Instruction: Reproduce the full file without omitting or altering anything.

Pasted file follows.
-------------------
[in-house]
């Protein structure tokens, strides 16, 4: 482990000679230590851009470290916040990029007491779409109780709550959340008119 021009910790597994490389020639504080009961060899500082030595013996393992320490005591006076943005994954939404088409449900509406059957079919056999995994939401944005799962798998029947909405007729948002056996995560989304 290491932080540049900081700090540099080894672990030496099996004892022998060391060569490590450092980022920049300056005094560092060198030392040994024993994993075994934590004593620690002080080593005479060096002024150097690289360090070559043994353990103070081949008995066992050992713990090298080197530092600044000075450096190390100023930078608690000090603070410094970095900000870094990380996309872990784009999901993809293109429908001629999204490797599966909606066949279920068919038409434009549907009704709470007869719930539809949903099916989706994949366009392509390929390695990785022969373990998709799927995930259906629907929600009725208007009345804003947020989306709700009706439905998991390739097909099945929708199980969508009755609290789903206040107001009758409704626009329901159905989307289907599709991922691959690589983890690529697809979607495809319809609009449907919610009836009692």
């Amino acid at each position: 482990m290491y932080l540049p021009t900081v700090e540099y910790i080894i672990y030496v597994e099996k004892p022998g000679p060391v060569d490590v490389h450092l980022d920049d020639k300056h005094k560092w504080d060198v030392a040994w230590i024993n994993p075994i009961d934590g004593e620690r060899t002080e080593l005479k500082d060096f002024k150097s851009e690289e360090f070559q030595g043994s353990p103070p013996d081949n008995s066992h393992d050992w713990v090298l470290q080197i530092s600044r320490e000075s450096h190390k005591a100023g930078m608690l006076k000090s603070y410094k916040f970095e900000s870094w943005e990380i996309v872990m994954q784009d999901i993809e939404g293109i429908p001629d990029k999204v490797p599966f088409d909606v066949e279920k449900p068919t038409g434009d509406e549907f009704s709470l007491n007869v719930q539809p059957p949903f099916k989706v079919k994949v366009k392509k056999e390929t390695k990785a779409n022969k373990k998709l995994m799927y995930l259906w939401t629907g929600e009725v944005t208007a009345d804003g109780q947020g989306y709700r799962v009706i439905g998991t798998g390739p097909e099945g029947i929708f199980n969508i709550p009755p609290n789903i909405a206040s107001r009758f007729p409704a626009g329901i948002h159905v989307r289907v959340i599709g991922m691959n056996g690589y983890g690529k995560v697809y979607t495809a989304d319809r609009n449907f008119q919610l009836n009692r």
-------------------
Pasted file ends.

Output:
[in-house]
């Protein structure tokens, strides 16, 4: 482990000679230590851009470290916040990029007491779409109780709550959340008119 021009910790597994490389020639504080009961060899500082030595013996393992320490005591006076943005994954939404088409449900509406059957079919056999995994939401944005799962798998029947909405007729948002056996995560989304 290491932080540049900081700090540099080894672990030496099996004892022998060391060569490590450092980022920049300056005094560092060198030392040994024993994993075994934590004593620690002080080593005479060096002024150097690289360090070559043994353990103070081949008995066992050992713990090298080197530092600044000075450096190390100023930078608690000090603070410094970095900000870094990380996309872990784009999901993809293109429908001629999204490797599966909606066949279920068919038409434009549907009704709470007869719930539809949903099916989706994949366009392509390929390695990785022969373990998709799927995930259906629907929600009725208007009345804003947020989306709700009706439905998991390739097909099945929708199980969508009755609290789903206040107001009758409704626009329901159905989307289907599709991922691959690589983890690529697809979607495809319809609009449907919610009836009692």
């Amino acid at each position: 482990m290491y932080l540049p021009t900081v700090e540099y910790i080894i672990y030496v597994e099996k004892p022998g000679p060391v060569d490590v490389h450092l980022d920049d020639k300056h005094k560092w504080d060198v030392a040994w230590i024993n994993p075994i009961d934590g004593e620690r060899t002080e080593l005479k500082d060096f002024k150097s851009e690289e360090f070559q030595g043994s353990p103070p013996d081949n008995s066992h393992d050992w713990v090298l470290q080197i530092s600044r320490e000075s450096h190390k005591a100023g930078m608690l006076k000090s603070y410094k916040f970095e900000s870094w943005e990380i996309v872990m994954q784009d999901i993809e939404g293109i429908p001629d990029k999204v490797p599966f088409d909606v066949e279920k449900p068919t038409g434009d509406e549907f009704s709470l007491n007869v719930q539809p059957p949903f099916k989706v079919k994949v366009k392509k056999e390929t390695k990785a779409n022969k373990k998709l995994m799927y995930l259906w939401t629907g929600e009725v944005t208007a009345d804003g109780q947020g989306y709700r799962v009706i439905g998991t798998g390739p097909e099945g029947i929708f199980n969508i709550p009755p609290n789903i909405a206040s107001r009758f007729p409704a626009g329901i948002h159905v989307r289907v959340i599709g991922m691959n056996g690589y983890g690529k995560v697809y979607t495809a989304d319809r609009n449907f008119q919610l009836n009692r």